Helping young ones own homes

PHOTO: Helping young ones own homes

It's early Saturday morning and Mr Toh Yan Say is jubilant with the news - the latest cooling measures for the property market.

Yes. Jubilant.

This excited uncle at a kopitiam in Toa Payoh flips the pages of the newspaper in front of him, and points out: "See, this makes it easier for my son to finally buy his home."

He is, of course, referring to the new property measures that were announced by Deputy Prime Minister and Finance Minister Tharman Shanmugaratnam and National Development Minister Khaw Boon Wan at a quickly-assembled press conference on Friday evening.

The new measures that took effect on Saturday are part of the Government's efforts to cool both the public and private housing markets - its seventh round since 2009.

Mr Toh, 78, a retiree who occasionally helps out at night market stalls, shares how his son has been home-hunting for nearly three years.

His son, 30, an interior designer, is getting married in December 2014.

"You know, my son and his fiancee (also 30 and a private secretary) have not been so lucky," laments Mr Toh.

"It's either that the flats are too expensive or the units that they are eyeing are snapped up."

The new measures, he believes, will help to mop up the market of speculators.

"It's a definitely a good move. These people, especially the investors, are too rich.

When they jump in for a share (of the pie), there is nothing left for the young to start off with," he says.

Miss Goh Ling Ling, 28, a cashier, is another happy flat-hunter.

She and her fiance, also 28, are looking for their new home and finds some of the prices in previous units too high.

"With these new measures in place, the prices will definitely come down, and we can probably afford a unit finally," she says.

Her dream home is a five-room HDB flat. She reckons that with their total monthly income of $6,500 - her fiance is a teacher - they can "likely afford it".

Madam Agnes Wong, 60, whose daughter is a first-time buyer, is also pleased with the new measures announced.

She says: "I was told that it's essentially to weed out the investors. This also means that some sellers may bring down their prices as they fear that the Government may introduce more strict measures.

"It's definitely important because people like us really need a home."

Mr Samuel Pay, 44, a business development director at Bestlink Realty, feels that the new measures, which have been called in to curb speculation, means good news for genuine buyers.

He says: "You can expect prices to drop and that will make it easier for them to become a home owner."

Well, prices coming down may be a good reason to celebrate, but this heartland aunty suspects that the full impact of these measures, or the rest of those related to especially HDB-flat buying, have yet to filter down completely to many of the heartlanders.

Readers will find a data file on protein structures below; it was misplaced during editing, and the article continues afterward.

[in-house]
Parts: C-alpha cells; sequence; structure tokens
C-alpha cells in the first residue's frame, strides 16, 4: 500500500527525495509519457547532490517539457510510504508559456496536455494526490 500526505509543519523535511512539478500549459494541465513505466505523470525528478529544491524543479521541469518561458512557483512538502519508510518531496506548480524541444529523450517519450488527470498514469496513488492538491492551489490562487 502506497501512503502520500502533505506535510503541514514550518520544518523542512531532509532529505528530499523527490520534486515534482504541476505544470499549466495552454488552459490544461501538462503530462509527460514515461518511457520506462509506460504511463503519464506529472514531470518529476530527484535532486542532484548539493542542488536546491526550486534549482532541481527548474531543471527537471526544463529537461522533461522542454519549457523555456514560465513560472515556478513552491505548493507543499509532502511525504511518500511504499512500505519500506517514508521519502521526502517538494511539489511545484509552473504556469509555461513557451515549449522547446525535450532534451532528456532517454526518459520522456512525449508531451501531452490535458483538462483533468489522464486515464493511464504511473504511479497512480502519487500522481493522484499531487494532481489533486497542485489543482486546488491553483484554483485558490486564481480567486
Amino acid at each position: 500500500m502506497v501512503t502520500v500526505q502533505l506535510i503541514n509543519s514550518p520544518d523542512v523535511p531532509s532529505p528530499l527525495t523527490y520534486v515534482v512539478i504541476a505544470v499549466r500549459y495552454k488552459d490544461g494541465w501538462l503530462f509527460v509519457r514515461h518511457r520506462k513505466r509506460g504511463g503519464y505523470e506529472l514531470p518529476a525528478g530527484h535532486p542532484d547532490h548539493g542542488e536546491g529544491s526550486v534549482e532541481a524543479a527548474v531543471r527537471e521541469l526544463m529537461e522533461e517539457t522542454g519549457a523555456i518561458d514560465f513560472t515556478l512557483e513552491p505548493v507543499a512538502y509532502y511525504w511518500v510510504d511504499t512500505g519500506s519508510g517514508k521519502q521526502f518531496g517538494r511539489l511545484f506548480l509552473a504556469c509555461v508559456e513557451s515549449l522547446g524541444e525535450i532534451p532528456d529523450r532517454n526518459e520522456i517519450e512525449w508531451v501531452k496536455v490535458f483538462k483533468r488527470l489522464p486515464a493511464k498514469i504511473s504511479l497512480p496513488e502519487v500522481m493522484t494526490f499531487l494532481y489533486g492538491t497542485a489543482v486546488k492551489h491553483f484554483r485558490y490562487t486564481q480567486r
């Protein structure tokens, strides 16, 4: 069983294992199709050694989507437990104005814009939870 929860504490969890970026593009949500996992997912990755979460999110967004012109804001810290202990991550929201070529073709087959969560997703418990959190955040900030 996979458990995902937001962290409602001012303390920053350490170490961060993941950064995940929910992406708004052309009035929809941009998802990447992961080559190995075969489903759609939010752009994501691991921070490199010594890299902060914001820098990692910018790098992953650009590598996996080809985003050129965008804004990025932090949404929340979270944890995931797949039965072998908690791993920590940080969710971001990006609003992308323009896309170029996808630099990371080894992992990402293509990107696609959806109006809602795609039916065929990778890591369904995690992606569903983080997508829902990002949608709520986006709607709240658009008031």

Particularly the move to stem over-borrowing.

Individuals who buy HDB flats will now only be allowed to use only 30 to 35 per cent of their gross monthly income to repay loans taken from HDB or commercial financial institutions.

To be specific: If they take a loan from HDB, they can use 35 per cent of their income to service their mortgage. If they take a loan from a bank, this percentage drops to 30 per cent.

The Straits Times cited an example in a report on Saturday, where a buyer takes up a 30-year loan for a $700,000 flat.

The loan is assumed to be 80 per cent of the flat's value, and the interest rate pegged at 1.5 per cent.

Based on a 40 per cent mortgage servicing ratio (MSR) in the past, he would need to have a gross monthly income of $4,830.

For the same property, now at a 30 per cent ratio, he would need to make $6,440 a month.

Previously, the MSR could be as high as 60 per cent in some loan applications. This cap means that even first-time buyers can be hit. And that they need to look at what they can afford.

Aspirations will be impacted.

When we point this out to Mr Toh, he takes several minutes to digest the detail, then says: "Oh... this means that maybe my son will have to do the sums carefully and settle for a smaller unit?

The jubilation turns. He is dismayed.

"Aiyoh, he was actually hoping to get an executive condominium."

When this correspondent bought her executive apartment in Pasir Ris, there was none of these measures. And I would not have been able to buy it with the current MSR caps.

We bought it so that our potential family could grow up in it... and we have.

Don't get me wrong, I am all for prudence and financial planning and stringent rules.

Mr Yeoh Ah Beng, 69, a retiree, says it best: "Wear the shoe that fits and not one that is too big. So in some ways, it's good to rein in unrealistic dreams."

But aspirations are aspirations. Young families will have aspirations like I had when I was starting out.

And these will need to be managed.

Oh, and a parting note: This heartland aunty was quietly amused when she was walking Ground Zero on Saturday morning.

Many approached to ask me a few questions of their own about the new slew of measures, and how they would be affected.

Among them was Mr Rahmat Said, 55, a driver. He applauds the move: "It's good lah. This latest round of measures help to give some hope to many of our younger ones, who lament that they find it hard to become home owners."

But then, he wonders aloud cheekily if the announcement "seems too much of a coincidence?"

He says: "The by-election is just round the corner, isn't it?"